Legend: = observation; 2181 research grade observations Jan 1, 2014, to Sep 15, 2023

Caption: Screenshot. Accessed Sept 16, 2023. Available at

Range expansion

When parsing the iNat data by year, we can see in the video how B. vos’ range moved steadily north between 2014 and 2023, and how it has become firmly established in the Pacific Maritime region.

Generated with data from iNaturalist. Accessed Sept 16, 2023. Available at

B. vos emergence and activity

The pooled iNat data from 2014 to 2023 are consistent with early emergence of B. vos with multiple sightings beginning in February that grow steadily through the spring. These bumbles are highly active through July and August when their numbers peak and they are still active into mid October.

B. vosnesenskii pooled monthly observations 2014 −2023. Data source

B. vos plant associations

Two hundred and forty iNat records from BC (Jan 1, 2014, to Sep 15, 2023) included plant associations for B. vos. The extensive plant list is consistent with our understanding that this bumble is a generalist forager.

Table: Bombus vosnesenskii plant associations


iNaturalist data has given us a peek at the establishment and habits of B. vosnesenskii in BC in recent years. Of course, there are limitations with using these data, which may bias the results. Although we selected for research grade observations, there could be misidentifications of the bees themselves, and/or the plants they were feeding on. As well, there is no way to validate the accuracy of location information, although this is often obtained through the GPS system of a cell phone. On occasion, there could also be multiple records submitted of the same bee, and the number of people adding observations is increasing year upon year, so the annual number of observations is a moving target. Nevertheless, it’s interesting to see what crowd sourced data reveals!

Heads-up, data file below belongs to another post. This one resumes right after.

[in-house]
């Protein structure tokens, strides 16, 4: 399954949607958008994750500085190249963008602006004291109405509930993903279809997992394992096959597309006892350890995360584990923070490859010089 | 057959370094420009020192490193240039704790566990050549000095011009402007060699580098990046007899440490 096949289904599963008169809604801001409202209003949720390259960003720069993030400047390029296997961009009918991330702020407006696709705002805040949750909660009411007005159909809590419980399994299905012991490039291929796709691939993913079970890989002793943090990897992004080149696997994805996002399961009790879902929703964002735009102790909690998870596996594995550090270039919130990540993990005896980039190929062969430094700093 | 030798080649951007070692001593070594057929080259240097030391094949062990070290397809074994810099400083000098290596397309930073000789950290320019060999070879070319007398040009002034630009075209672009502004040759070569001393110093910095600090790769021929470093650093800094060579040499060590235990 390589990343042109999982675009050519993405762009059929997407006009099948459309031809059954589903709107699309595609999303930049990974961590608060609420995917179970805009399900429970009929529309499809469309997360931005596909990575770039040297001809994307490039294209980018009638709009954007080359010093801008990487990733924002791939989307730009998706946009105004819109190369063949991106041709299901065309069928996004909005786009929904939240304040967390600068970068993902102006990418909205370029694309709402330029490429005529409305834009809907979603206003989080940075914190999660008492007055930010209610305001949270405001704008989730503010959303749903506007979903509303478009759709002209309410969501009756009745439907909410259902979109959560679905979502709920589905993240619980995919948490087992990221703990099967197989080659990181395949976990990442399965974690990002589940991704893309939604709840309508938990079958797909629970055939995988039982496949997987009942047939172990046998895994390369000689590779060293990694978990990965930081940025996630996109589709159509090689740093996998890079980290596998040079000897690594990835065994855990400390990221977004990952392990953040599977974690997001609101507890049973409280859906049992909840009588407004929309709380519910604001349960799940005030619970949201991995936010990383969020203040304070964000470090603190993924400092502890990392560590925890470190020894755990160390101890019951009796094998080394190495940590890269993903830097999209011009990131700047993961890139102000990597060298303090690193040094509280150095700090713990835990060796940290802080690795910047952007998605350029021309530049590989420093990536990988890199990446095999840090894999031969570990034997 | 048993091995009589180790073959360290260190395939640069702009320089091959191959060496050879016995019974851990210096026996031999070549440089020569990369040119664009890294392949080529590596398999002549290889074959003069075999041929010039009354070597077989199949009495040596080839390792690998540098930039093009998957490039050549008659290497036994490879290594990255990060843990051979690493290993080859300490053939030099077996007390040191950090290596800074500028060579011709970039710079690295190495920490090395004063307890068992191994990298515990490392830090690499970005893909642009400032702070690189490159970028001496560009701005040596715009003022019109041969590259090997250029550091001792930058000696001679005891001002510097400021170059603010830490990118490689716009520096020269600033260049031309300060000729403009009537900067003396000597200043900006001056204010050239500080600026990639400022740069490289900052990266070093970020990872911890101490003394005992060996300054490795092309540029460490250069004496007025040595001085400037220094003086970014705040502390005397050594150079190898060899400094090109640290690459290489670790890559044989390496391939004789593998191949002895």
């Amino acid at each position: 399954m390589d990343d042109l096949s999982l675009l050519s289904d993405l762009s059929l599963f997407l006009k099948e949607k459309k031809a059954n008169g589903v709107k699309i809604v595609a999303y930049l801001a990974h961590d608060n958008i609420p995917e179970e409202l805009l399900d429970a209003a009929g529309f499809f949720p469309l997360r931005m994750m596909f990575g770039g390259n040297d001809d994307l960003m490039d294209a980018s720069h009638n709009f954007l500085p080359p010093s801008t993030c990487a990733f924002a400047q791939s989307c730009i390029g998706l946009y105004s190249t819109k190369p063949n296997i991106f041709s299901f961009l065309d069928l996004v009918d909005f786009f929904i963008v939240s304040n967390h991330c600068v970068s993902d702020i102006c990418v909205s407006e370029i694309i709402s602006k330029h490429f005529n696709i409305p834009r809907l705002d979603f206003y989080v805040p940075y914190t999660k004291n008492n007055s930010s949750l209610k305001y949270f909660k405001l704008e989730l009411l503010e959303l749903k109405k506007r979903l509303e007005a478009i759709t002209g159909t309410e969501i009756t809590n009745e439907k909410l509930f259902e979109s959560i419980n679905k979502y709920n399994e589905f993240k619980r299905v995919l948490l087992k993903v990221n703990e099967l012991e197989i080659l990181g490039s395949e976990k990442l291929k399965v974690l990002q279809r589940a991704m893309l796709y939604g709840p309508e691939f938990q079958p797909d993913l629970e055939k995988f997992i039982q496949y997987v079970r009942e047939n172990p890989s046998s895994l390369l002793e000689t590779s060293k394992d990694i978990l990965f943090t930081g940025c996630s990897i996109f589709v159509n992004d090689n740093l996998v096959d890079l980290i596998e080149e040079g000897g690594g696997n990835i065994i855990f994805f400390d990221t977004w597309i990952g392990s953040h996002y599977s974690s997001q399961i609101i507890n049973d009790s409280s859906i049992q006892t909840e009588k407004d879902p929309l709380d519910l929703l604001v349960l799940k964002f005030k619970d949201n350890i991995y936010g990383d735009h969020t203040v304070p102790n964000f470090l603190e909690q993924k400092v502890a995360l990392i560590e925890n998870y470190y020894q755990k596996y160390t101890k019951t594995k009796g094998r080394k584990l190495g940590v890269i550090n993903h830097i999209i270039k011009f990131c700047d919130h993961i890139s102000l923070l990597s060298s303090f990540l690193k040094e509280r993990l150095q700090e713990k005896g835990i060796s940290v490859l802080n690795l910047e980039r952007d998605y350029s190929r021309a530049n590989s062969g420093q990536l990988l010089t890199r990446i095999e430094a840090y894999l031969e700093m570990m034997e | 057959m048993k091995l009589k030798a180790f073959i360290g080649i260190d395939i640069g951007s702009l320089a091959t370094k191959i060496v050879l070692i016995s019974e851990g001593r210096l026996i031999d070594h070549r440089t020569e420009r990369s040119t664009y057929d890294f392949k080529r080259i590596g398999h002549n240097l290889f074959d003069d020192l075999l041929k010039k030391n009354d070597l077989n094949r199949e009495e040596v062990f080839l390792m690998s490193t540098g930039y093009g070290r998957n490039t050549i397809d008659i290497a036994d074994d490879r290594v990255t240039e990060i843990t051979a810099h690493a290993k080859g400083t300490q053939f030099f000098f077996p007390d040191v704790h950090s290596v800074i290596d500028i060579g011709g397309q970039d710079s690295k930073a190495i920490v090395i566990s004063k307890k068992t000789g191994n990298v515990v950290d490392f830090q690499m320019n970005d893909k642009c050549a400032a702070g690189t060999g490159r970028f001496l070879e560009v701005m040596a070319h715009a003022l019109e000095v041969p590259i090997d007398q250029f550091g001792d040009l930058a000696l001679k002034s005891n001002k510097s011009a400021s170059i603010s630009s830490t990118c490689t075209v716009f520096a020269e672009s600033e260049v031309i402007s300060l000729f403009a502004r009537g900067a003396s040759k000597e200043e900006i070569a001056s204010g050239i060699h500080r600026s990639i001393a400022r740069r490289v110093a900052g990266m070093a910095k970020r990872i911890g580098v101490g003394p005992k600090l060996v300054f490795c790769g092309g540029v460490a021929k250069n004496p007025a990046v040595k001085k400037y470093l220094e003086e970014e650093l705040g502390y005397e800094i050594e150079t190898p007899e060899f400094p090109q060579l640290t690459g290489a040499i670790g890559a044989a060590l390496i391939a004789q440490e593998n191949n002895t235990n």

Kath Quayle is an amateur ecologist and a current Master Melittologist student. She has undertaken a pollinator monitoring project on Galiano Island to identify and track bees and other pollinators. More details of this project can be found at Kath joined NBSBC to better appreciate the wild bee fauna of BC.


Fraser DF, Copley CR, Elle E, Cannings RA. Changes in the Status and Distribution of the Yellow-faced Bumble Bee. Journal of the Entomological Society of British Columbia. 2012;109:31-7.

iNaturalist. (n.d.). Map of world research grade observations of B. vosnesenskii from Jan1, 2014, to 15 Sept 2023. Available from: Accessed Sept 16th, 2023.

iNaturalist. (n.d.). Map of British Columbia research grade observations of B. vosnesenskii. Jan 1, 2014, to Sep 15, 2023. Available from: Accessed Sept 16th, 2023.


Native Bees' Needs: Pruning for Pollinators

by Jovanka Djordjevich

Editor's Note

When Jovanka approached us with this article based on her experiences discovering cavity-nesting bees while pruning, we felt it was perfect for Native Bees' Needs. Her delightful discoveries may well extend to other pruning contexts, beyond and including vineyards. Please get in touch if you have stories or questions to share!